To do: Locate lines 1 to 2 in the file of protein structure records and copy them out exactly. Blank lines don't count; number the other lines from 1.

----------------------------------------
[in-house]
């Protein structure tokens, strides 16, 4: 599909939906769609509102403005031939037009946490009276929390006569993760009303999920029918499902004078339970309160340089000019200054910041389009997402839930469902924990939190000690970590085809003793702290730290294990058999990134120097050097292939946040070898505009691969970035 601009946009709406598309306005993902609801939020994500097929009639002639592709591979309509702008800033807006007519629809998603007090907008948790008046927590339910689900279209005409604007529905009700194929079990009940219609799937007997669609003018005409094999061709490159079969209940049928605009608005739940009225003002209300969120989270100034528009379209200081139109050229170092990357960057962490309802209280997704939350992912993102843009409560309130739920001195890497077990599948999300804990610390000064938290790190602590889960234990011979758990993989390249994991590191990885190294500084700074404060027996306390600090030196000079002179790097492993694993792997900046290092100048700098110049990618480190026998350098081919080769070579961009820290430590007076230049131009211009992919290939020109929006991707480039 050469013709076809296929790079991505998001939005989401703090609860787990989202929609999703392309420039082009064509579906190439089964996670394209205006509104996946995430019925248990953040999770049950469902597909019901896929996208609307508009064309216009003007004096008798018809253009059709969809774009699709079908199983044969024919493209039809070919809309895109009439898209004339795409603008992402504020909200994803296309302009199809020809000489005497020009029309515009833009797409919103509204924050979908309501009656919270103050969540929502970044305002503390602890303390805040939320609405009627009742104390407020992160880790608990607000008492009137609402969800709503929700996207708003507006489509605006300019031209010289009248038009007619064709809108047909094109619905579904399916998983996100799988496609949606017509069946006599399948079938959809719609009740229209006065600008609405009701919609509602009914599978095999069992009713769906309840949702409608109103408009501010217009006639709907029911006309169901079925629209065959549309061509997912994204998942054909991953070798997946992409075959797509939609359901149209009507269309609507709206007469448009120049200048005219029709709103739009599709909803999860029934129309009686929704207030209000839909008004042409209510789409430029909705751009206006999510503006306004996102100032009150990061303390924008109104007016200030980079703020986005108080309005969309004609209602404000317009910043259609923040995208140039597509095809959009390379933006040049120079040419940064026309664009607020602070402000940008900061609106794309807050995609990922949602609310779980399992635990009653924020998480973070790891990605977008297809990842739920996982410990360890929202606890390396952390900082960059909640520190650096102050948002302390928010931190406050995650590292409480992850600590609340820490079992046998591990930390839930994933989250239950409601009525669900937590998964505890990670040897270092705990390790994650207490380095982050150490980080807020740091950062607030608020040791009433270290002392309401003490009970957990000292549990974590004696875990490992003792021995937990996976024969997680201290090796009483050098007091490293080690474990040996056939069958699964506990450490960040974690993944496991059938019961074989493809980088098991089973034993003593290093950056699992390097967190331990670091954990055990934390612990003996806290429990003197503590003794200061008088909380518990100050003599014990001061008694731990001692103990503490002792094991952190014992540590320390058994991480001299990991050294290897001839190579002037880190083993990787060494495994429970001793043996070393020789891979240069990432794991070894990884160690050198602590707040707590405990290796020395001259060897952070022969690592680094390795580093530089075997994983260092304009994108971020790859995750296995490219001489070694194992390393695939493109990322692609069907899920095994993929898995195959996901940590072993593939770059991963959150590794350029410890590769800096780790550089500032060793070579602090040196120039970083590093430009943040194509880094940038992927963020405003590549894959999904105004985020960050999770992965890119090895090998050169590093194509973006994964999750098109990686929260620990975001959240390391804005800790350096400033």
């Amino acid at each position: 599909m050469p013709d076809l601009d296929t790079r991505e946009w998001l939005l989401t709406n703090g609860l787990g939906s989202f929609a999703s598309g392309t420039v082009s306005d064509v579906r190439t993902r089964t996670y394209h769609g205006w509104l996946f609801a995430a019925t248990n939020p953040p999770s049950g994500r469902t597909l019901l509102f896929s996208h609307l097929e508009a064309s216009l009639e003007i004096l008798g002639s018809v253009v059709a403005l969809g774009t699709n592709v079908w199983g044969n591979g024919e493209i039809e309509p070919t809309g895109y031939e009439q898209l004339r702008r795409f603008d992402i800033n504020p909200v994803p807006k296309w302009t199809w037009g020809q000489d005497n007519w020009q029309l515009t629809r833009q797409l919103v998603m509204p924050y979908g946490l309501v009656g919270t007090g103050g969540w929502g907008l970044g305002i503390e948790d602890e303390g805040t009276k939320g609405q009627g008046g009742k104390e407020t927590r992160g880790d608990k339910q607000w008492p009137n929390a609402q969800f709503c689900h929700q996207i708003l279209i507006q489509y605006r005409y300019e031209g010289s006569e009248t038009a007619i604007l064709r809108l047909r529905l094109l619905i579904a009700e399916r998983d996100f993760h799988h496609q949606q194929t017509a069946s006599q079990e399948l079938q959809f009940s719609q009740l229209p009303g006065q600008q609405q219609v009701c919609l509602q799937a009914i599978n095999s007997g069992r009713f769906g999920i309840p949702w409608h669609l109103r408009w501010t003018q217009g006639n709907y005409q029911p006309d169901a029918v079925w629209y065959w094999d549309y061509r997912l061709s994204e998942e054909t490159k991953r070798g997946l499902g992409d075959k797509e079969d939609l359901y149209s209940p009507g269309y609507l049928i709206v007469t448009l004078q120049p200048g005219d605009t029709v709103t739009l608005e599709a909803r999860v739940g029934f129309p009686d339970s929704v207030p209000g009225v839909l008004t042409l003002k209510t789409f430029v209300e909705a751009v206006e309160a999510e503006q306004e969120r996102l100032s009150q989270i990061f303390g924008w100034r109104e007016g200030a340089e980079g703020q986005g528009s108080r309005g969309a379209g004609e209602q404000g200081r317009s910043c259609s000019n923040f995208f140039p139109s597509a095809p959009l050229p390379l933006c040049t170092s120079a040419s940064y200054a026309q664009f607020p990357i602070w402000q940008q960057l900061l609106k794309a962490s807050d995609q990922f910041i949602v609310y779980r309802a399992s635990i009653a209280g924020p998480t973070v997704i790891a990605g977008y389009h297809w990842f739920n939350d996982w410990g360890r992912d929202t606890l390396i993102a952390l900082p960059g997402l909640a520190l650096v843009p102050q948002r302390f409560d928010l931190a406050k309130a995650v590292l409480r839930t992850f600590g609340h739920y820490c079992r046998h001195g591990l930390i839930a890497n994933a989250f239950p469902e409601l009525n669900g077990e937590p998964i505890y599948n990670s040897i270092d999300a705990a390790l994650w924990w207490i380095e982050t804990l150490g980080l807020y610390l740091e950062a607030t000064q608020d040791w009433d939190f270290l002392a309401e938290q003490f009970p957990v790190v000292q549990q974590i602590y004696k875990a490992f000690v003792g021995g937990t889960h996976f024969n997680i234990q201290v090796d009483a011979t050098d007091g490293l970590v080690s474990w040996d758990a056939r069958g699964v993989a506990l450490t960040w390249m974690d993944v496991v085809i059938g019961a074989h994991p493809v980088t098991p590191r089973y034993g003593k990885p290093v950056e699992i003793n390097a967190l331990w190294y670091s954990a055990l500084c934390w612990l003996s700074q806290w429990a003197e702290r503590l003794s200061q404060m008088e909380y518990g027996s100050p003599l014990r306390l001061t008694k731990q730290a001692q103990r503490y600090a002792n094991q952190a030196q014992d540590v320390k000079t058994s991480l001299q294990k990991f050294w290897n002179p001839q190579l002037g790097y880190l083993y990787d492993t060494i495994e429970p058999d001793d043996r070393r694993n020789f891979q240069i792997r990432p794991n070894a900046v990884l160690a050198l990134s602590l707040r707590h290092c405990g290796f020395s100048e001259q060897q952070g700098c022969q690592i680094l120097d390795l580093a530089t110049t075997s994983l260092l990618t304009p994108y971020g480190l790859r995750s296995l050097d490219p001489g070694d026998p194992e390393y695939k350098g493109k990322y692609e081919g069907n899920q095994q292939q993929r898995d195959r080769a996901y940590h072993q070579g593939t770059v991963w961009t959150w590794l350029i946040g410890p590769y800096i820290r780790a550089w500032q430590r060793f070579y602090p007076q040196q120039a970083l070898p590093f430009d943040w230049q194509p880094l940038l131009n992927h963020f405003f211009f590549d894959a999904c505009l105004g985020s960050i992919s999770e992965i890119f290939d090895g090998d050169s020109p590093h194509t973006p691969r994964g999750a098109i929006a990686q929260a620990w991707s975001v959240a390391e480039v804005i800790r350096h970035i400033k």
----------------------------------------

[in-house]
């Protein structure tokens, strides 16, 4: 599909939906769609509102403005031939037009946490009276929390006569993760009303999920029918499902004078339970309160340089000019200054910041389009997402839930469902924990939190000690970590085809003793702290730290294990058999990134120097050097292939946040070898505009691969970035 601009946009709406598309306005993902609801939020994500097929009639002639592709591979309509702008800033807006007519629809998603007090907008948790008046927590339910689900279209005409604007529905009700194929079990009940219609799937007997669609003018005409094999061709490159079969209940049928605009608005739940009225003002209300969120989270100034528009379209200081139109050229170092990357960057962490309802209280997704939350992912993102843009409560309130739920001195890497077990599948999300804990610390000064938290790190602590889960234990011979758990993989390249994991590191990885190294500084700074404060027996306390600090030196000079002179790097492993694993792997900046290092100048700098110049990618480190026998350098081919080769070579961009820290430590007076230049131009211009992919290939020109929006991707480039 050469013709076809296929790079991505998001939005989401703090609860787990989202929609999703392309420039082009064509579906190439089964996670394209205006509104996946995430019925248990953040999770049950469902597909019901896929996208609307508009064309216009003007004096008798018809253009059709969809774009699709079908199983044969024919493209039809070919809309895109009439898209004339795409603008992402504020909200994803296309302009199809020809000489005497020009029309515009833009797409919103509204924050979908309501009656919270103050969540929502970044305002503390602890303390805040939320609405009627009742104390407020992160880790608990607000008492009137609402969800709503929700996207708003507006489509605006300019031209010289009248038009007619064709809108047909094109619905579904399916998983996100799988496609949606017509069946006599399948079938959809719609009740229209006065600008609405009701919609509602009914599978095999069992009713769906309840949702409608109103408009501010217009006639709907029911006309169901079925629209065959549309061509997912994204998942054909991953070798997946992409075959797509939609359901149209009507269309609507709206007469448009120049200048005219029709709103739009599709909803999860029934129309009686929704207030209000839909008004042409209510789409430029909705751009206006999510503006306004996102100032009150990061303390924008109104007016200030980079703020986005108080309005969309004609209602404000317009910043259609923040995208140039597509095809959009390379933006040049120079040419940064026309664009607020602070402000940008900061609106794309807050995609990922949602609310779980399992635990009653924020998480973070790891990605977008297809990842739920996982410990360890929202606890390396952390900082960059909640520190650096102050948002302390928010931190406050995650590292409480992850600590609340820490079992046998591990930390839930994933989250239950409601009525669900937590998964505890990670040897270092705990390790994650207490380095982050150490980080807020740091950062607030608020040791009433270290002392309401003490009970957990000292549990974590004696875990490992003792021995937990996976024969997680201290090796009483050098007091490293080690474990040996056939069958699964506990450490960040974690993944496991059938019961074989493809980088098991089973034993003593290093950056699992390097967190331990670091954990055990934390612990003996806290429990003197503590003794200061008088909380518990100050003599014990001061008694731990001692103990503490002792094991952190014992540590320390058994991480001299990991050294290897001839190579002037880190083993990787060494495994429970001793043996070393020789891979240069990432794991070894990884160690050198602590707040707590405990290796020395001259060897952070022969690592680094390795580093530089075997994983260092304009994108971020790859995750296995490219001489070694194992390393695939493109990322692609069907899920095994993929898995195959996901940590072993593939770059991963959150590794350029410890590769800096780790550089500032060793070579602090040196120039970083590093430009943040194509880094940038992927963020405003590549894959999904105004985020960050999770992965890119090895090998050169590093194509973006994964999750098109990686929260620990975001959240390391804005800790350096400033």